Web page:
Trial-Use Standard for Software Non-Functional Sizing Measurements
|Publication Date:||13 June 2019|
This standard defines a method for the sizing of non-functional software requirements. It complements ISO/IEC 20926:2009, which defines a method for the sizing of functional user requirements (FUR).1
This standard also describes the complementarity of functional and non-functional sizes, so that sizing both functional and non-functional requirements (NFR) do not overlap. It also describes how non-functional size, together with functional size, should be used for measuring the performance of software projects, setting benchmarks, and estimating the cost and duration of software projects.
In general, there are many types of non-functional software requirements. Moreover, non-functional aspects evolve over time and may include additional aspects in the as technology advances. This standard does not intend to define the type of NFR for a given context. Users may choose ISO 25010:2011 or any other standard for the definition of NFR. It is assumed that users will size the NFR based on the definitions they use.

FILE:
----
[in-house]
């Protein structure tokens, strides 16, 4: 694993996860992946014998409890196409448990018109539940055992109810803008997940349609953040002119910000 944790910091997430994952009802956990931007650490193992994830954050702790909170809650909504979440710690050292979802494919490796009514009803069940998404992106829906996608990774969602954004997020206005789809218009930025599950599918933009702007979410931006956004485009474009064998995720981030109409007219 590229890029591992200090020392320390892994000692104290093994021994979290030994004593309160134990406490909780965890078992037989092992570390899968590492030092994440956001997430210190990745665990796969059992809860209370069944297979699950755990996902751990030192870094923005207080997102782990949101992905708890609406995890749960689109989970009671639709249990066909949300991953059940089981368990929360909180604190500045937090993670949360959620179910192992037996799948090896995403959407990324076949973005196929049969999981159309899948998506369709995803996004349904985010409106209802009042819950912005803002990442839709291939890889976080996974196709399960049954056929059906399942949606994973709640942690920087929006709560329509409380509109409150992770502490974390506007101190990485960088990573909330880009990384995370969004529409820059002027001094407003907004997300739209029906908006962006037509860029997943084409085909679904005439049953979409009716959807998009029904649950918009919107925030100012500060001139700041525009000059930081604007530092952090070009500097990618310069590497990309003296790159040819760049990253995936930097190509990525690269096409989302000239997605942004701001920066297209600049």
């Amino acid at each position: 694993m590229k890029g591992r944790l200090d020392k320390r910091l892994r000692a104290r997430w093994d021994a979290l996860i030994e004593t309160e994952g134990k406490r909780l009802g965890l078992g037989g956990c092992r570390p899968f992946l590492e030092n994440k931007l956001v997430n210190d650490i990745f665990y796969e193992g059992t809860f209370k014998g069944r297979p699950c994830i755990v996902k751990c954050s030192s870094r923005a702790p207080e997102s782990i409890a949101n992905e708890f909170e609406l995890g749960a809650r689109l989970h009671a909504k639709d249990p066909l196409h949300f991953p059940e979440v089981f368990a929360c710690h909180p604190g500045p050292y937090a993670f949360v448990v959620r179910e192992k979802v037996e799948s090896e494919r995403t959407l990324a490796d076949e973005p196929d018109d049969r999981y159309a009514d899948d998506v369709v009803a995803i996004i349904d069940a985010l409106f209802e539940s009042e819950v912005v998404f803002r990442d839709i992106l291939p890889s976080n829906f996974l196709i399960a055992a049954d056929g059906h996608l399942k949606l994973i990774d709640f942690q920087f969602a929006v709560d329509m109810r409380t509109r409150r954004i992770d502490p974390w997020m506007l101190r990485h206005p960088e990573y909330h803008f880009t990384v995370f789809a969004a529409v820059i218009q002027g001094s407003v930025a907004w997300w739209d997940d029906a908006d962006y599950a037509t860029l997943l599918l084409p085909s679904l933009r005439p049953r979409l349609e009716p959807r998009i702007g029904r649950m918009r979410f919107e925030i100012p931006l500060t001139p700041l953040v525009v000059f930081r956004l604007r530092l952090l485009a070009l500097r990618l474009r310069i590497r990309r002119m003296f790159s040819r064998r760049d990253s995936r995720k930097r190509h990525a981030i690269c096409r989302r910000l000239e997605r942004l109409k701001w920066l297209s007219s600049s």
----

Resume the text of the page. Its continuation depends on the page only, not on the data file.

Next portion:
This standard covers a subset of non-functional types. It is expected that, with time, the state of the art can improve and that potential future versions of this standard can define an extended coverage. The ultimate goal is a version that, together with ISO/IEC 20926:2009, covers every aspect that may be required of any prospective piece of software, including aspects such as process and project directives that are hard or impossible to trace to the software's algorithm or data. The combination of functional and non-functional size would then correspond to the total size necessary to bring the software into existence.
Calculating the effort and duration of the implementation of the NFR is outside the scope of this standard.
The purpose of this standard is to define the method of sizing of NFR and describe how to use this size, alongside with the functional size.
1Information on references can be found in Clause 2.